When it came to conceiving a Fourth Stream recording, I initially envisioned it as a love letter to Washington, D.C., the city I’ve called home since 2006. That concept went by the wayside for a number of reasons, but a couple songs from that period remain. "Como Pod’a Groriosa" is a liturgical piece with roots in 13th century Galicia, and was to represent D.C.’s Brookland neighborhood around Catholic University. "Bengali Dhun" honors Subcontinental Drift, a District-based, South Asian community arts organization in which I was deeply involved from 2007 to 2014.
My vision for the album evolved in a more personal way that seems fitting given that 2016 marks 10 years of living in D.C. and my 40th trip around the sun. Some songs represent moments and times in my life where I experienced significant growth as a musician. For example, Geoff Rohrbach’s "Sink" is a tune we used to perform regularly as a duo during the mid-Aughts. "Almost Spring" was the first of my own compositions to see the light of day. Other tracks made the recording simply because their melodies have imprinted themselves on my inner jukebox over the years, as is the case with "Something Good", "Zarafah", and "Nadia".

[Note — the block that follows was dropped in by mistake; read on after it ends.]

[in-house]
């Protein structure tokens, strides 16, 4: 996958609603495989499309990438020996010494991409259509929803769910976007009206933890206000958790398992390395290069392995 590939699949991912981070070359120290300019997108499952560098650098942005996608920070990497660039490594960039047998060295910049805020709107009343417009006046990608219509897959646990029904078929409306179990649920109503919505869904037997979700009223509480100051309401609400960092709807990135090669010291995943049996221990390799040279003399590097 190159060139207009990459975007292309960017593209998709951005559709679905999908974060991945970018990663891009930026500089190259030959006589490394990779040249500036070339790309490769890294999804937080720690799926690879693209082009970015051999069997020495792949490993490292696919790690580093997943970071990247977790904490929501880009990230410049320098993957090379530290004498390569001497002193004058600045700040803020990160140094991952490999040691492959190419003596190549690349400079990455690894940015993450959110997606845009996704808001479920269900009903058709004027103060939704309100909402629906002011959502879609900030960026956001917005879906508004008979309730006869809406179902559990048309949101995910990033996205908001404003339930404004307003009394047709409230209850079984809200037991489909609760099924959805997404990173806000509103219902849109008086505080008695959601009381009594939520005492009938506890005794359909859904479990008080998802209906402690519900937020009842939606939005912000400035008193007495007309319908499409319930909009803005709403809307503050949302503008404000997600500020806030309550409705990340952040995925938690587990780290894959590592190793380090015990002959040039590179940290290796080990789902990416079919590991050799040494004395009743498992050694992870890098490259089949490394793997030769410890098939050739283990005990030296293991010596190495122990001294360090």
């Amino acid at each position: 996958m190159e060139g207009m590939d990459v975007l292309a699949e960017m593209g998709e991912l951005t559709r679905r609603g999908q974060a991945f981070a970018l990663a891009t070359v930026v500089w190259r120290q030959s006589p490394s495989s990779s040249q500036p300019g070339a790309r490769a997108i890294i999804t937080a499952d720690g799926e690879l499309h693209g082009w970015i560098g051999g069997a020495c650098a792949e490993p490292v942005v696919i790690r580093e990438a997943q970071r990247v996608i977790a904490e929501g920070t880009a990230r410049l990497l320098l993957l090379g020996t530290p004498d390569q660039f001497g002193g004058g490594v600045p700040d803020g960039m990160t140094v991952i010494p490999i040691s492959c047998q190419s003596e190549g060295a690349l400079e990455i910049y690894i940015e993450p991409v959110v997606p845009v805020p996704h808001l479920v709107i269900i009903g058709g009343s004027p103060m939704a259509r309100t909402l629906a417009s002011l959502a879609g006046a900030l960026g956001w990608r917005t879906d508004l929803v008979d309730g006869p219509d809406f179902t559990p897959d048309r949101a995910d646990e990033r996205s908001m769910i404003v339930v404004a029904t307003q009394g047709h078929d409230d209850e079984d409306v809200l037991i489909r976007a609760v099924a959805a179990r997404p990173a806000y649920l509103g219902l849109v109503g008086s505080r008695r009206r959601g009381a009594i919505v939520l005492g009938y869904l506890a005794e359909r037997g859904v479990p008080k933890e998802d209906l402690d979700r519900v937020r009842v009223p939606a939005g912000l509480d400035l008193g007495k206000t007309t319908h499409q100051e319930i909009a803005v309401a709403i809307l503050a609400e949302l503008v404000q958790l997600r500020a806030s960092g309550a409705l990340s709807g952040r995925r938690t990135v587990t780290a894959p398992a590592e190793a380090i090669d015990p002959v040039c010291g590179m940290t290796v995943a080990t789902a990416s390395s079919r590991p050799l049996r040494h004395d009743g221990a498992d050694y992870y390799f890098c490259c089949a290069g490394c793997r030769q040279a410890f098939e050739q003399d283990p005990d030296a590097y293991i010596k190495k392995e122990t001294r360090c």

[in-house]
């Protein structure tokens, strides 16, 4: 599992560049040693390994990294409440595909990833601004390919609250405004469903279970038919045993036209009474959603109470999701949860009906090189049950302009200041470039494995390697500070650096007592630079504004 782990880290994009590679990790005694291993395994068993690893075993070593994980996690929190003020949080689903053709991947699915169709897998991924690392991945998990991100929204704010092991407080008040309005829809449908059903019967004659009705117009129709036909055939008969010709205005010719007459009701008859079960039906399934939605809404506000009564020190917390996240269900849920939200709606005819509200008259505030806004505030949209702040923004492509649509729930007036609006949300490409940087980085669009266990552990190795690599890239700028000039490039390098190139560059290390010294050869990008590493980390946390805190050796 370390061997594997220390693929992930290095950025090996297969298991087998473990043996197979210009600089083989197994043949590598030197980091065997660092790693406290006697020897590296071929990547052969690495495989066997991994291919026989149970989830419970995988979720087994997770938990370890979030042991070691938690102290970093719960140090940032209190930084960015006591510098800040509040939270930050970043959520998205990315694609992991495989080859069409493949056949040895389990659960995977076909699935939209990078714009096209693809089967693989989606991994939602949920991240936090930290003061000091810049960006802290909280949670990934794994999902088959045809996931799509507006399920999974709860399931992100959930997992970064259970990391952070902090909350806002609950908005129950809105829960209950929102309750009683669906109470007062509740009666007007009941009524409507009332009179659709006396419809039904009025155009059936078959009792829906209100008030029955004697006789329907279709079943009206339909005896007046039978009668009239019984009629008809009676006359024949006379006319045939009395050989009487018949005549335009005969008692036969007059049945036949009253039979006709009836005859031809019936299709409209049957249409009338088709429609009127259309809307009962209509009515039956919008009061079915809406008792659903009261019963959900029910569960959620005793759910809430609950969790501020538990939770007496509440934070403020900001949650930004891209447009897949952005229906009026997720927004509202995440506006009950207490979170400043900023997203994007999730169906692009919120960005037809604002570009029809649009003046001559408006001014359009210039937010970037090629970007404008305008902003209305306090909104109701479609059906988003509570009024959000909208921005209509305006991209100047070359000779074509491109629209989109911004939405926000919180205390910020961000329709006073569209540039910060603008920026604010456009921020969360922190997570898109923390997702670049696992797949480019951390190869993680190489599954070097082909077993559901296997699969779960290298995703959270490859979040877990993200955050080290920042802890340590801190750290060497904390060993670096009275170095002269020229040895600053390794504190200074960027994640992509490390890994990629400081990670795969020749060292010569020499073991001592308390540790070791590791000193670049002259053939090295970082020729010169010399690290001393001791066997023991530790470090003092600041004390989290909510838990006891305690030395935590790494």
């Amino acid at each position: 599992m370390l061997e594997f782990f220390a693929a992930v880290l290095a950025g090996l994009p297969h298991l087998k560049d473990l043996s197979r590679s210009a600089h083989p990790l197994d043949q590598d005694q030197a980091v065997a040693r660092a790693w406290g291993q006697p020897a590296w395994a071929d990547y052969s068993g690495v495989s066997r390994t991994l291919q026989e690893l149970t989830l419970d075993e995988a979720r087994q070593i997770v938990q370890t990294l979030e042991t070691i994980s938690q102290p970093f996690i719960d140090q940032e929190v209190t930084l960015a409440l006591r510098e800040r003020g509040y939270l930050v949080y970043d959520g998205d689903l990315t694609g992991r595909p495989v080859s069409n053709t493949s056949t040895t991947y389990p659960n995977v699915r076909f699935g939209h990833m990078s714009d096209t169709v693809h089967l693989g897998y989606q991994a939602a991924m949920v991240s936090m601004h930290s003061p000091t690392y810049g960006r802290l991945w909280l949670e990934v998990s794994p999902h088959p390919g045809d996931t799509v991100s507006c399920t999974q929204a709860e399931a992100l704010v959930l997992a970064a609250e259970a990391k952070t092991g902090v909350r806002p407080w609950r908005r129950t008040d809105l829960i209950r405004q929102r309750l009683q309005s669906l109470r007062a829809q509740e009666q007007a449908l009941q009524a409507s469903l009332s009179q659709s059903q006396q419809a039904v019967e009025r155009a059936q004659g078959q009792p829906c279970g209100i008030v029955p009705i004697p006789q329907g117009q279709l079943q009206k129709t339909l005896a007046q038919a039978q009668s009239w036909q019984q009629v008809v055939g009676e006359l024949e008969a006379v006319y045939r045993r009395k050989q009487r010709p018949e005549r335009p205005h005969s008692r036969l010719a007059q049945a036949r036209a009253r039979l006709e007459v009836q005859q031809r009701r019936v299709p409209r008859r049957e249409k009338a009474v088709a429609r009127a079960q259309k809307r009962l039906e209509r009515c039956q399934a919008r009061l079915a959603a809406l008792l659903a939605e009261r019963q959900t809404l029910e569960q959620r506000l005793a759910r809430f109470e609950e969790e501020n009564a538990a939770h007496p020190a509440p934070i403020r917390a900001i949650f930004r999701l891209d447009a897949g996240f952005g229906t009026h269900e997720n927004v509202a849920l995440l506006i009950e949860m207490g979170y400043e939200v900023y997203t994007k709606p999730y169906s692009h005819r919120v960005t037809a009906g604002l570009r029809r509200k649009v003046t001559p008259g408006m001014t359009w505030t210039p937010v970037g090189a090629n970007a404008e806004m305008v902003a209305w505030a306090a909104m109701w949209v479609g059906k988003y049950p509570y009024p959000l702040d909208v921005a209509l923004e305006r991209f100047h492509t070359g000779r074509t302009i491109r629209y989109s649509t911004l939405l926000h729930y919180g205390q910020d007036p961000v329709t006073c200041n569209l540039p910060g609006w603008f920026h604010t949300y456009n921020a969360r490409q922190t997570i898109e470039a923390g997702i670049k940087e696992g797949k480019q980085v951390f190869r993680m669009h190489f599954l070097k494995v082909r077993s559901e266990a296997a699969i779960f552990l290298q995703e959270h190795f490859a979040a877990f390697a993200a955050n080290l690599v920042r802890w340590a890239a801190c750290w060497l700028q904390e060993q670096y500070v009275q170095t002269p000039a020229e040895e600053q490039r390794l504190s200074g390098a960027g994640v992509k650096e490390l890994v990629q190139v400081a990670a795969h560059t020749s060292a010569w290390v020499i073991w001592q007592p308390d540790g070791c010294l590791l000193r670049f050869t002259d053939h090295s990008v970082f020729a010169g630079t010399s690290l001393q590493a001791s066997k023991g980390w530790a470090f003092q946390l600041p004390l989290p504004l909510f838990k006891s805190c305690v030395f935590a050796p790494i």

The recording process was an opportunity to work with some of my favorite musicians from the DMV, most of whom I became acquainted with through my work as a jazz writer for DCist.com. I’m proud that collaboration has led to genuine friendships with these fine artists. To that end, Rob Coltun generously gave me permission to record "Bapuji" and Bobby Muncy contributed two gorgeous arrangements. My appreciation extends equally to all of the other musicians who lent their talent and enthusiasm to this project: Kevin Pace, Kris Funn, Michael Bowie, John Lee, Sameer Kadri, and Janel Leppin-Pirog. Mike Reina and Mat Leffler-Schulman can twist knobs with the best of ‘em and captured some wonderful sounds.
I would also like to thank the community of family and friends that has consistently supported my creative ventures. Finally, I must recognize my parents and sister, who spent years dealing with a racket coming out of the basement without ever telling me to quiet down.
-- Sriram Gopal